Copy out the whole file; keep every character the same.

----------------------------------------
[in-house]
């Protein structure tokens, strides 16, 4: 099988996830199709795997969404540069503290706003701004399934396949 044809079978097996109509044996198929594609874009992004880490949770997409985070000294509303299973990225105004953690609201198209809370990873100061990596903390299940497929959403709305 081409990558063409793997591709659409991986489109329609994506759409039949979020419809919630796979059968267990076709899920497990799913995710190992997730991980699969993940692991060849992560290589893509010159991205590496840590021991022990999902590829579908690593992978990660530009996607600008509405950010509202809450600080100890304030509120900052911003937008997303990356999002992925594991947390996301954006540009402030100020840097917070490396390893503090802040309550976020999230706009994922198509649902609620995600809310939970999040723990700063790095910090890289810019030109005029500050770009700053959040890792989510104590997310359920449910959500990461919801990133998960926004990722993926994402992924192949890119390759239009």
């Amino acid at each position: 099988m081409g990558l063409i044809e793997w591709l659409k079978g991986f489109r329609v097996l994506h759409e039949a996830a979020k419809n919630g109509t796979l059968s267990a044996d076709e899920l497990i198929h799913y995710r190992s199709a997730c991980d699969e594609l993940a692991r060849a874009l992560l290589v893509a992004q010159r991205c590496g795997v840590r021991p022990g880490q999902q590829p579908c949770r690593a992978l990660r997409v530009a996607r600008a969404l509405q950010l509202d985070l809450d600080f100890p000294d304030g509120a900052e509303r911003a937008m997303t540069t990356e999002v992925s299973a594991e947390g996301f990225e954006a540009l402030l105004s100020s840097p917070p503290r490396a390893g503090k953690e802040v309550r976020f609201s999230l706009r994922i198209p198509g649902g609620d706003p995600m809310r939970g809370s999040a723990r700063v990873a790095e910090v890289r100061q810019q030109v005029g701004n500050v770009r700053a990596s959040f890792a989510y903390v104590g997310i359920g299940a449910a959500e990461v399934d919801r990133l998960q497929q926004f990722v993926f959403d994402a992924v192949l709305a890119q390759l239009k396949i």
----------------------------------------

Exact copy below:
[in-house]
């Protein structure tokens, strides 16, 4: 099988996830199709795997969404540069503290706003701004399934396949 044809079978097996109509044996198929594609874009992004880490949770997409985070000294509303299973990225105004953690609201198209809370990873100061990596903390299940497929959403709305 081409990558063409793997591709659409991986489109329609994506759409039949979020419809919630796979059968267990076709899920497990799913995710190992997730991980699969993940692991060849992560290589893509010159991205590496840590021991022990999902590829579908690593992978990660530009996607600008509405950010509202809450600080100890304030509120900052911003937008997303990356999002992925594991947390996301954006540009402030100020840097917070490396390893503090802040309550976020999230706009994922198509649902609620995600809310939970999040723990700063790095910090890289810019030109005029500050770009700053959040890792989510104590997310359920449910959500990461919801990133998960926004990722993926994402992924192949890119390759239009």
């Amino acid at each position: 099988m081409g990558l063409i044809e793997w591709l659409k079978g991986f489109r329609v097996l994506h759409e039949a996830a979020k419809n919630g109509t796979l059968s267990a044996d076709e899920l497990i198929h799913y995710r190992s199709a997730c991980d699969e594609l993940a692991r060849a874009l992560l290589v893509a992004q010159r991205c590496g795997v840590r021991p022990g880490q999902q590829p579908c949770r690593a992978l990660r997409v530009a996607r600008a969404l509405q950010l509202d985070l809450d600080f100890p000294d304030g509120a900052e509303r911003a937008m997303t540069t990356e999002v992925s299973a594991e947390g996301f990225e954006a540009l402030l105004s100020s840097p917070p503290r490396a390893g503090k953690e802040v309550r976020f609201s999230l706009r994922i198209p198509g649902g609620d706003p995600m809310r939970g809370s999040a723990r700063v990873a790095e910090v890289r100061q810019q030109v005029g701004n500050v770009r700053a990596s959040f890792a989510y903390v104590g997310i359920g299940a449910a959500e990461v399934d919801r990133l998960q497929q926004f990722v993926f959403d994402a992924v192949l709305a890119q390759l239009k396949i």